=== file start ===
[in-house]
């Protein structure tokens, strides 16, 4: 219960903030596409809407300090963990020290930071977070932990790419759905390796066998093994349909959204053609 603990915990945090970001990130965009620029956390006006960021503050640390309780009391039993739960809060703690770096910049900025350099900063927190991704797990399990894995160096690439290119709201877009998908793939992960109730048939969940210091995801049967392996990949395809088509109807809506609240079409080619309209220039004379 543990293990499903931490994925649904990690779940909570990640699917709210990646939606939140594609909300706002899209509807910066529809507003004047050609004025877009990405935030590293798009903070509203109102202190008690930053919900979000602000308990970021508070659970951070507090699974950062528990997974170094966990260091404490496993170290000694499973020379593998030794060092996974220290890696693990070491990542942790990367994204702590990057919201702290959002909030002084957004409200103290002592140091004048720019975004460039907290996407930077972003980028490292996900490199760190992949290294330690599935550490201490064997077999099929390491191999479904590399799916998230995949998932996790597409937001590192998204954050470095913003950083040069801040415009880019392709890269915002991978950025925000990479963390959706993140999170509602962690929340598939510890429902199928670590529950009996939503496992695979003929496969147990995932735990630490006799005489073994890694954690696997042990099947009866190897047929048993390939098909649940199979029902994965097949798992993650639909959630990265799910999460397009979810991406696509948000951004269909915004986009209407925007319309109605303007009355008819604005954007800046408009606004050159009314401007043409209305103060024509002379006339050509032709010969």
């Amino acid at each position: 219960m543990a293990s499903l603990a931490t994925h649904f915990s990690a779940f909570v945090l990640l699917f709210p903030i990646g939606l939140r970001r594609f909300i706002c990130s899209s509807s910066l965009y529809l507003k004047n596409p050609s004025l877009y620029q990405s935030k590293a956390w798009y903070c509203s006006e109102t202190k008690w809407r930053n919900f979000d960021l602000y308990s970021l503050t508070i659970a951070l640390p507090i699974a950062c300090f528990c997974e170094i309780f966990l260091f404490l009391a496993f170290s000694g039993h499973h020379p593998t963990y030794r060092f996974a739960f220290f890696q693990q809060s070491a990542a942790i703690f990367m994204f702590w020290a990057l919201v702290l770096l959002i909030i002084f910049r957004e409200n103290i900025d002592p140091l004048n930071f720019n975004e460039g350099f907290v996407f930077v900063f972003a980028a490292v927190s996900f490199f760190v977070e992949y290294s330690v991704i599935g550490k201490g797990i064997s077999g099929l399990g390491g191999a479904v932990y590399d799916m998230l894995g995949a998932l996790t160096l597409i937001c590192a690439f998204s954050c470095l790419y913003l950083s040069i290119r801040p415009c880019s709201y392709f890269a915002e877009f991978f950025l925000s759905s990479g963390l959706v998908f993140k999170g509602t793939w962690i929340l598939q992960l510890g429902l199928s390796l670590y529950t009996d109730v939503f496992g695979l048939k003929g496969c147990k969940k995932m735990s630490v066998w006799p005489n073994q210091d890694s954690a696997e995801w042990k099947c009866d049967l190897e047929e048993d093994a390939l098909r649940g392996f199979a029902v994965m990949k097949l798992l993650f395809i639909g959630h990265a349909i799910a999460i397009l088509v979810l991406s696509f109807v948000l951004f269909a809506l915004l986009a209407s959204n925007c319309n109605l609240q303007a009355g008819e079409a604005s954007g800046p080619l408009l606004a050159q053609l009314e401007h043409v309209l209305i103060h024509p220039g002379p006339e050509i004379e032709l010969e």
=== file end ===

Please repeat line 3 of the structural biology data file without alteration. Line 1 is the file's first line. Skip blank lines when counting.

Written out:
């Amino acid at each position: 219960m543990a293990s499903l603990a931490t994925h649904f915990s990690a779940f909570v945090l990640l699917f709210p903030i990646g939606l939140r970001r594609f909300i706002c990130s899209s509807s910066l965009y529809l507003k004047n596409p050609s004025l877009y620029q990405s935030k590293a956390w798009y903070c509203s006006e109102t202190k008690w809407r930053n919900f979000d960021l602000y308990s970021l503050t508070i659970a951070l640390p507090i699974a950062c300090f528990c997974e170094i309780f966990l260091f404490l009391a496993f170290s000694g039993h499973h020379p593998t963990y030794r060092f996974a739960f220290f890696q693990q809060s070491a990542a942790i703690f990367m994204f702590w020290a990057l919201v702290l770096l959002i909030i002084f910049r957004e409200n103290i900025d002592p140091l004048n930071f720019n975004e460039g350099f907290v996407f930077v900063f972003a980028a490292v927190s996900f490199f760190v977070e992949y290294s330690v991704i599935g550490k201490g797990i064997s077999g099929l399990g390491g191999a479904v932990y590399d799916m998230l894995g995949a998932l996790t160096l597409i937001c590192a690439f998204s954050c470095l790419y913003l950083s040069i290119r801040p415009c880019s709201y392709f890269a915002e877009f991978f950025l925000s759905s990479g963390l959706v998908f993140k999170g509602t793939w962690i929340l598939q992960l510890g429902l199928s390796l670590y529950t009996d109730v939503f496992g695979l048939k003929g496969c147990k969940k995932m735990s630490v066998w006799p005489n073994q210091d890694s954690a696997e995801w042990k099947c009866d049967l190897e047929e048993d093994a390939l098909r649940g392996f199979a029902v994965m990949k097949l798992l993650f395809i639909g959630h990265a349909i799910a999460i397009l088509v979810l991406s696509f109807v948000l951004f269909a809506l915004l986009a209407s959204n925007c319309n109605l609240q303007a009355g008819e079409a604005s954007g800046p080619l408009l606004a050159q053609l009314e401007h043409v309209l209305i103060h024509p220039g002379p006339e050509i004379e032709l010969e």